A BART train screeches by overhead as an armada of 18-wheelers wait to enter the port—whistling and groaning belligerently as they start and stop, inching forward in painfully slow increments. Addicts and drunkards are scattered about, stumbling through a food desert paved with litter, never very far from the one local liquor store that happens to stock some basic sundries. Twenty-two Super Post-Panamax Cranes rise from the horizon, a roost of ominous sentinels guarding the countless freight containers stacked like coffins. They loom over the bay, casting a shadow over the clusters of ragtag homeless encampments.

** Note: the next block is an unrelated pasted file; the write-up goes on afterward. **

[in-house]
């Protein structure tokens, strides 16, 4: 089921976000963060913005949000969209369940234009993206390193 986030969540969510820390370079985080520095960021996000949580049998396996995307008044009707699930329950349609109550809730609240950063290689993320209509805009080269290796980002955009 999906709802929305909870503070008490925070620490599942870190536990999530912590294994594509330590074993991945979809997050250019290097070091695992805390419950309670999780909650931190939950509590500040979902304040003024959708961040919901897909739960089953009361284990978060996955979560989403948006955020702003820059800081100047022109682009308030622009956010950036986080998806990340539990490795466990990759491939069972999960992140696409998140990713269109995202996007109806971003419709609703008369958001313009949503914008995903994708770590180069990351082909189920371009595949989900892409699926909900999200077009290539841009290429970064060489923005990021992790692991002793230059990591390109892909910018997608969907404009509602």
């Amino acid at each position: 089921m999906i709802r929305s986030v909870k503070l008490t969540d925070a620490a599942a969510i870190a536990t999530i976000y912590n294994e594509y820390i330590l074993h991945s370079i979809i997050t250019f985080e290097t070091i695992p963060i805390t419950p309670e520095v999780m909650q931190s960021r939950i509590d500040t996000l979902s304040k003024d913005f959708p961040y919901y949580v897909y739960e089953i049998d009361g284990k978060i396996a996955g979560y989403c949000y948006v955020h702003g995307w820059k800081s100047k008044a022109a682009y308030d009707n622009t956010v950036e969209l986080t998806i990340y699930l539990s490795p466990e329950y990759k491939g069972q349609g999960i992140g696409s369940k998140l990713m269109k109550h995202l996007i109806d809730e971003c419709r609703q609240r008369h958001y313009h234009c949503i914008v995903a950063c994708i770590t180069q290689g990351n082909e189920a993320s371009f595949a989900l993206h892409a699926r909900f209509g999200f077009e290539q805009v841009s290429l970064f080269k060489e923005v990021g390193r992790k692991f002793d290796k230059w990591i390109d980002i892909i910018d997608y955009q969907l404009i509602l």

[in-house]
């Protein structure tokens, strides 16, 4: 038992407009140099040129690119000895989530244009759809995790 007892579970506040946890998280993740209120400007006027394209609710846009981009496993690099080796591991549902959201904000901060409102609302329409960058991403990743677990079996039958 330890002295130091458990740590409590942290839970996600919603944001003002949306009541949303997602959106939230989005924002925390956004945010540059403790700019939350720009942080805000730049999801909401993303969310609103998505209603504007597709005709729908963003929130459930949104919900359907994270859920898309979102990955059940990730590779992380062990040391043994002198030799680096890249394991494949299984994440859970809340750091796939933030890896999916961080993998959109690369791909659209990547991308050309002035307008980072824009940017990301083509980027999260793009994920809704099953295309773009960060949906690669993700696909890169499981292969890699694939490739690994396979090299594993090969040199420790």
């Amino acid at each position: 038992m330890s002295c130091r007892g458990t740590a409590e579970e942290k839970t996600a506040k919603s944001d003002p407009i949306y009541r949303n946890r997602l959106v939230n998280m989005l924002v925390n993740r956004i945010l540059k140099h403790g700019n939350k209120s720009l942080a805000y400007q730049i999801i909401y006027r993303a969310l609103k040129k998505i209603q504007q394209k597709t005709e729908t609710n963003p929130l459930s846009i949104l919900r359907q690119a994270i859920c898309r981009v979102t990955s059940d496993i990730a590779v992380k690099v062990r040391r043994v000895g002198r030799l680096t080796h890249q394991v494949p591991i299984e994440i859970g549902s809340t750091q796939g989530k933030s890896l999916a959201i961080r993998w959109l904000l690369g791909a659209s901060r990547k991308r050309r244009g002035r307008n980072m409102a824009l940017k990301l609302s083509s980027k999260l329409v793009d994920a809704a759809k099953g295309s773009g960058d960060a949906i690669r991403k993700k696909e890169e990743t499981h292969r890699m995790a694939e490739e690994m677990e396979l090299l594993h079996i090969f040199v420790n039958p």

The rise and fall of West Oakland has been shaped by the successive waves of migration from the late 1800s into the 1960s. The shipping yards and the railway depot attracted migrant workers from Mexico, Puerto Rico, China, Japan and from across Europe, who formed ethnic enclaves, of which there remain traces of influence today. In 1867, two years after slavery was abolished, the Pullman Car Company—the first luxury sleeper trains that carried well-to-do passengers across the country in grand style and comfort—was founded. The staff were almost entirely African Americans, and though the work was akin to indentured servitude, the job offered a stable paycheck and mobility. As the terminus of the continental railway system, West Oakland was the gateway to a coastal “promised land” for those African Americans wishing to distance themselves from the state-sanctioned violence and open racism of the South and create new possibilities for prosperity during the Jim Crow era.